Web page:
In the comparison between the side effects of RRA, the studies on patients with low, medium and high risk demonstrated that the side effects due to RRA in a lower dose of treatments is significantly less than higher doses of treatment. Also, reduced activity of 1.11 GBq substantially reduced side effects such as neck discomfort, gastritis induced by radiation, and salivary dysfunction both during and after ablation [OR 0.63, 95 percent CI 0.42 - 0.93, P = 0.02].

According to data gathered from evaluated RCTs, low activity RRA of 1.115 GBq may be adequate for thyroid tissue residual ablation in patients with low and moderate risk and lead to less common side effects in non-metastasis individuals than high activity RRA of 3.7 GBq, with. Radioiodine therapy with 1.11 GBq showed a substantial advantage in reduced side effects such as neck discomfort, gastritis induced by radiation, and salivary dysfunction both during and after ablation [OR 0.57, 95% CI 0.49 - 0.88, P = 0.03].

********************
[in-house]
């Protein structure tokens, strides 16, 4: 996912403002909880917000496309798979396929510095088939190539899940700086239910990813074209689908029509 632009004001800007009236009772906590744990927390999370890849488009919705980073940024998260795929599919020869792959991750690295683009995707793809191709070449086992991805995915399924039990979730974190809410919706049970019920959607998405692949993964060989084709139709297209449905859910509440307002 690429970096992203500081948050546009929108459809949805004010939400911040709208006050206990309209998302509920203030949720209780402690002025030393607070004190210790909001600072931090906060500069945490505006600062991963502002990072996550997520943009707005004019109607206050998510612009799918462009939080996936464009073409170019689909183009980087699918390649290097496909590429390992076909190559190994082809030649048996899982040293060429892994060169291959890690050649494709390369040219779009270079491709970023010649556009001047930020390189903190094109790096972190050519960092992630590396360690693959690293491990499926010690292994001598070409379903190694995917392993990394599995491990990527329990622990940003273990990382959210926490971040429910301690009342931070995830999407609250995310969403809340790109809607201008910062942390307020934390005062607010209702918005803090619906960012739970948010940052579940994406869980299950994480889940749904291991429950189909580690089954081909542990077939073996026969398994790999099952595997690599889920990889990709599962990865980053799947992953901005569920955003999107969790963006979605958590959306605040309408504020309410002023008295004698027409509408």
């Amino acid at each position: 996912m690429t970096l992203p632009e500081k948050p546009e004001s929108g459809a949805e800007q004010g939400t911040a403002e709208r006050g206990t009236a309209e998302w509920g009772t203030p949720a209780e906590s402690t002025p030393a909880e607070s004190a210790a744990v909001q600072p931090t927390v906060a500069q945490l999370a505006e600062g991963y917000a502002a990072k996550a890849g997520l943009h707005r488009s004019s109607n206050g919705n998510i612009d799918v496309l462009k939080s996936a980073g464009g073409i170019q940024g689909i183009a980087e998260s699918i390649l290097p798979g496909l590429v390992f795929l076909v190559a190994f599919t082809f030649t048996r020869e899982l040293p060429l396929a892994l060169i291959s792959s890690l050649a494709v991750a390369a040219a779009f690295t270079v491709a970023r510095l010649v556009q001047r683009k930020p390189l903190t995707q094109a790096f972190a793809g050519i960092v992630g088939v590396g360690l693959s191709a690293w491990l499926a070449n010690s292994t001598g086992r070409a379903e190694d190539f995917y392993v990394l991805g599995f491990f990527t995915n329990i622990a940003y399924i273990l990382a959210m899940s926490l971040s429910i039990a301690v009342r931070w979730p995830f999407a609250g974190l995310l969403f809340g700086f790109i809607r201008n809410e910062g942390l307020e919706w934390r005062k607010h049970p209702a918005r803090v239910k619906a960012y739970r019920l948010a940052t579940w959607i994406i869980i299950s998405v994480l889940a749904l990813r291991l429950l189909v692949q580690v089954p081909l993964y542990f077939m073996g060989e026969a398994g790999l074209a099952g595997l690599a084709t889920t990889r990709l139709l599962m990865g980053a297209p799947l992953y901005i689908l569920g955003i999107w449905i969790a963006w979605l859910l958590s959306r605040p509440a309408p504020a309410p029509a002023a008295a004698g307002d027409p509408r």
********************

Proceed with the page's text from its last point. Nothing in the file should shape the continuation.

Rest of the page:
4. Discussion

4.1. Overall View